Prepared at the request of the Hague Process on Refugees and Migration and the International Organization for Migration, this study highlights the ways in which the development potential of remittances could be most effectively used, while avoiding the possible risks. In doing so, it seeks to help promote a more balanced approach to the issue of remittances and development, which, as indicated above, is now high on the global economic agenda. In focusing attention on the nexus between remittances and development, the study uses a narrowly circumscribed frame of reference. Obviously, remittances cannot be separated from migration; and migration no doubt entails both benefits and costs, which, it is widely recognized, are shared differently both between and within the sending and receiving countries. Remittances are an integral part of the welter of these benefits and costs. However, these latter and much wider issues of migration are not taken up in this short study as they remain outside its scope. Also, even in examining the impact of remittances on development in this limited context, the study essentially deals with migrant-sending developing countries.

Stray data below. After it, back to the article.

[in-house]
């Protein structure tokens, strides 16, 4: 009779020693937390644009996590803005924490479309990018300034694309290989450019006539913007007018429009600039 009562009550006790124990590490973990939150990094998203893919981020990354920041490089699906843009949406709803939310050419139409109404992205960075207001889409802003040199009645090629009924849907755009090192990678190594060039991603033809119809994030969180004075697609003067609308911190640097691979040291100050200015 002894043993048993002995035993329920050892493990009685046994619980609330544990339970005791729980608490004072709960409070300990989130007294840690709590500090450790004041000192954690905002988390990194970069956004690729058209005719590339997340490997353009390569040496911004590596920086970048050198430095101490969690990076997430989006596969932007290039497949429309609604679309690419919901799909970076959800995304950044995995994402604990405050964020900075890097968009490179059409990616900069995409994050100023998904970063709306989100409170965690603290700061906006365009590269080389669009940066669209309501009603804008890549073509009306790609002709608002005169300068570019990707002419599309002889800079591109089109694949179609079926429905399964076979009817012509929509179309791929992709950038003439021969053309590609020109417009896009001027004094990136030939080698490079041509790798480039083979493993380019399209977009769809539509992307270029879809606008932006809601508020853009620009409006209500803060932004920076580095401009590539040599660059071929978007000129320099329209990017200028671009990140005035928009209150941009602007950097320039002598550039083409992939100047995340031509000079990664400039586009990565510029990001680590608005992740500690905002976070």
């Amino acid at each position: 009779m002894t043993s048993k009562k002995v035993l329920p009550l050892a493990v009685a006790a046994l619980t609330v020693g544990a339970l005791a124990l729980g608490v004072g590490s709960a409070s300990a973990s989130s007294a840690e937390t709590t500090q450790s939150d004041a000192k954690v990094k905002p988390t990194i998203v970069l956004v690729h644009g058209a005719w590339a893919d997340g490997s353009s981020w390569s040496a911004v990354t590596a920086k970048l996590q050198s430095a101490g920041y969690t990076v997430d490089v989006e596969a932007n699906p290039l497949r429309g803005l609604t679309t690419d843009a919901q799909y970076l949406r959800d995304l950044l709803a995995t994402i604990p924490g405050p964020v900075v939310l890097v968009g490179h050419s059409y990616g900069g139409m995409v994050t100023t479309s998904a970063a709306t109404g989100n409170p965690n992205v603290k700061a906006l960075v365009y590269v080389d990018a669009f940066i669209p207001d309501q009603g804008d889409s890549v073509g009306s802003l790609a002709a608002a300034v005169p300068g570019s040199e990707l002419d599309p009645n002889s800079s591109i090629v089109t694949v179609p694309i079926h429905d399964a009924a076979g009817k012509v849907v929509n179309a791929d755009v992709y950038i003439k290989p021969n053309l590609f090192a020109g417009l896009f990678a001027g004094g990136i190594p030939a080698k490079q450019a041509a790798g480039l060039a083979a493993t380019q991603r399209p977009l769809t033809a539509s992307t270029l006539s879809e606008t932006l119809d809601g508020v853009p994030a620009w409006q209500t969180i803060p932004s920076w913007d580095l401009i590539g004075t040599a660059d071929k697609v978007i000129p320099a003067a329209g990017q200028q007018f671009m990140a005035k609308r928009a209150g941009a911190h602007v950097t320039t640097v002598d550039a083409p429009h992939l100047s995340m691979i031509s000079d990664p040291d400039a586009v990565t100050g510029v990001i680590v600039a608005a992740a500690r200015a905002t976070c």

Chapter 1 discusses the level of remittances, both formal and informal, and their geographical distribution. It also discerns types and personal characteristics of migrants as remitters.
Chapter 2 examines the various ways in which formal remittances to developing countries can be increased, covering such questions as migrants’ remittance behavior, cost of transfer, effectiveness of incentives and regulatory measures, and the importance of political and macro-economic environments.
Chapter 3 describes the economic and social impacts of remittances, and this is followed by a more critical and relatively detailed appraisal of the development potential of remittances as well as of the possible pitfalls involved.
Chapter 4 provides a critical appraisal of relying on remittances for development including an appraisal of their stability, contribution to growth, inflationary pressures, poverty and inequality, and the weakening of family ties.
Chapter 5 examines the role of three major non-state actors, namely migrants’ associations, the diasporas and the corporate sector.
Chapter 6 sums up the report’s major findings.
Written by Prof. Bimal Ghosh in his capacity of being a member of the Club of The Hague on Refugees and Migration (=Advisory Council to THP), and a co-production with IOM Geneva.